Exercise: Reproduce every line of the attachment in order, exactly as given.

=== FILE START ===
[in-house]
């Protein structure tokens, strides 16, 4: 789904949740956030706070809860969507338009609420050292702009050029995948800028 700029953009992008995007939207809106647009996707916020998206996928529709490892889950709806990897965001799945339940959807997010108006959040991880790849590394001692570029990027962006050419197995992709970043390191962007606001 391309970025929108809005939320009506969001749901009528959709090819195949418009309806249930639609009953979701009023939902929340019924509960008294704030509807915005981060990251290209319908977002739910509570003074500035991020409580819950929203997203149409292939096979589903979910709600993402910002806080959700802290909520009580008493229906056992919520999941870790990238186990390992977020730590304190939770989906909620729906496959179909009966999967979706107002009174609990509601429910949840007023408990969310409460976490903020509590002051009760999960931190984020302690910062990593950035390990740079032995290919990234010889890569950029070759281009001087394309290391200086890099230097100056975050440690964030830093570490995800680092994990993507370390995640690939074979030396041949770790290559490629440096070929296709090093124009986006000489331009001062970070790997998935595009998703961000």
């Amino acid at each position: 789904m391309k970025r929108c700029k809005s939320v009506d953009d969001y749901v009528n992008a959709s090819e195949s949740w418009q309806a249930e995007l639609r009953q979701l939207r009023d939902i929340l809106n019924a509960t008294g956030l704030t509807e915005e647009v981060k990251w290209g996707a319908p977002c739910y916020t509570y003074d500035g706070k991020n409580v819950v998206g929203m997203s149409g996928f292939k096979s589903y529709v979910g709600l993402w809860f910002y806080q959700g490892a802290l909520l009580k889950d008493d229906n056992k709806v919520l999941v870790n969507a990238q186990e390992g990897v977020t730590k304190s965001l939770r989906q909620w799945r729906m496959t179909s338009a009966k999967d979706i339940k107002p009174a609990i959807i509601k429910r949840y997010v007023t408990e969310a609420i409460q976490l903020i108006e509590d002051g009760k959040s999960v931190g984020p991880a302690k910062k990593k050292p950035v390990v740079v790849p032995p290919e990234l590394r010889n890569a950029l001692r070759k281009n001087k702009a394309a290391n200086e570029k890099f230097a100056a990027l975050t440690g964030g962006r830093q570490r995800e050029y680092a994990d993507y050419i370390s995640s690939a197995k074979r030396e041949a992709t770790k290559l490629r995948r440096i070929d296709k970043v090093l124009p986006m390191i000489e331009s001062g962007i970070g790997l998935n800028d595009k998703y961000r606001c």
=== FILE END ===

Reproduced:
[in-house]
């Protein structure tokens, strides 16, 4: 789904949740956030706070809860969507338009609420050292702009050029995948800028 700029953009992008995007939207809106647009996707916020998206996928529709490892889950709806990897965001799945339940959807997010108006959040991880790849590394001692570029990027962006050419197995992709970043390191962007606001 391309970025929108809005939320009506969001749901009528959709090819195949418009309806249930639609009953979701009023939902929340019924509960008294704030509807915005981060990251290209319908977002739910509570003074500035991020409580819950929203997203149409292939096979589903979910709600993402910002806080959700802290909520009580008493229906056992919520999941870790990238186990390992977020730590304190939770989906909620729906496959179909009966999967979706107002009174609990509601429910949840007023408990969310409460976490903020509590002051009760999960931190984020302690910062990593950035390990740079032995290919990234010889890569950029070759281009001087394309290391200086890099230097100056975050440690964030830093570490995800680092994990993507370390995640690939074979030396041949770790290559490629440096070929296709090093124009986006000489331009001062970070790997998935595009998703961000």
């Amino acid at each position: 789904m391309k970025r929108c700029k809005s939320v009506d953009d969001y749901v009528n992008a959709s090819e195949s949740w418009q309806a249930e995007l639609r009953q979701l939207r009023d939902i929340l809106n019924a509960t008294g956030l704030t509807e915005e647009v981060k990251w290209g996707a319908p977002c739910y916020t509570y003074d500035g706070k991020n409580v819950v998206g929203m997203s149409g996928f292939k096979s589903y529709v979910g709600l993402w809860f910002y806080q959700g490892a802290l909520l009580k889950d008493d229906n056992k709806v919520l999941v870790n969507a990238q186990e390992g990897v977020t730590k304190s965001l939770r989906q909620w799945r729906m496959t179909s338009a009966k999967d979706i339940k107002p009174a609990i959807i509601k429910r949840y997010v007023t408990e969310a609420i409460q976490l903020i108006e509590d002051g009760k959040s999960v931190g984020p991880a302690k910062k990593k050292p950035v390990v740079v790849p032995p290919e990234l590394r010889n890569a950029l001692r070759k281009n001087k702009a394309a290391n200086e570029k890099f230097a100056a990027l975050t440690g964030g962006r830093q570490r995800e050029y680092a994990d993507y050419i370390s995640s690939a197995k074979r030396e041949a992709t770790k290559l490629r995948r440096i070929d296709k970043v090093l124009p986006m390191i000489e331009s001062g962007i970070g790997l998935n800028d595009k998703y961000r606001c």